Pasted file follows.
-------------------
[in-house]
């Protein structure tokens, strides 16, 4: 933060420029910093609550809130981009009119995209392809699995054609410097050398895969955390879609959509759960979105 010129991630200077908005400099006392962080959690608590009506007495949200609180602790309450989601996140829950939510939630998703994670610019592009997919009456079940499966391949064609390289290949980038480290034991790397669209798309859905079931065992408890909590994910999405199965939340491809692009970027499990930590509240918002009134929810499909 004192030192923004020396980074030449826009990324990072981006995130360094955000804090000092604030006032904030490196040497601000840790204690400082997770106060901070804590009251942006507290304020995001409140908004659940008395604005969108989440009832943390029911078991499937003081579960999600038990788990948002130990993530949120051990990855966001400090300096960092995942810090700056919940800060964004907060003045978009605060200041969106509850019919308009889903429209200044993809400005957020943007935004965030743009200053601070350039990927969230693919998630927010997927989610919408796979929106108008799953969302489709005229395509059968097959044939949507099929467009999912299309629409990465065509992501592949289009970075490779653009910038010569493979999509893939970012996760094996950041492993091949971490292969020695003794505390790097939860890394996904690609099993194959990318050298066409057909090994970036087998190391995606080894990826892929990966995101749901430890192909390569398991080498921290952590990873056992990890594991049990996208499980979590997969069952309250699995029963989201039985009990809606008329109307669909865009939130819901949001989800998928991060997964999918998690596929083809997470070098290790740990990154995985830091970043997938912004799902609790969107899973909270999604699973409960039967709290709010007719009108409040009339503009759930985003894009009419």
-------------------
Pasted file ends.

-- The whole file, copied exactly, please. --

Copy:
[in-house]
């Protein structure tokens, strides 16, 4: 933060420029910093609550809130981009009119995209392809699995054609410097050398895969955390879609959509759960979105 010129991630200077908005400099006392962080959690608590009506007495949200609180602790309450989601996140829950939510939630998703994670610019592009997919009456079940499966391949064609390289290949980038480290034991790397669209798309859905079931065992408890909590994910999405199965939340491809692009970027499990930590509240918002009134929810499909 004192030192923004020396980074030449826009990324990072981006995130360094955000804090000092604030006032904030490196040497601000840790204690400082997770106060901070804590009251942006507290304020995001409140908004659940008395604005969108989440009832943390029911078991499937003081579960999600038990788990948002130990993530949120051990990855966001400090300096960092995942810090700056919940800060964004907060003045978009605060200041969106509850019919308009889903429209200044993809400005957020943007935004965030743009200053601070350039990927969230693919998630927010997927989610919408796979929106108008799953969302489709005229395509059968097959044939949507099929467009999912299309629409990465065509992501592949289009970075490779653009910038010569493979999509893939970012996760094996950041492993091949971490292969020695003794505390790097939860890394996904690609099993194959990318050298066409057909090994970036087998190391995606080894990826892929990966995101749901430890192909390569398991080498921290952590990873056992990890594991049990996208499980979590997969069952309250699995029963989201039985009990809606008329109307669909865009939130819901949001989800998928991060997964999918998690596929083809997470070098290790740990990154995985830091970043997938912004799902609790969107899973909270999604699973409960039967709290709010007719009108409040009339503009759930985003894009009419």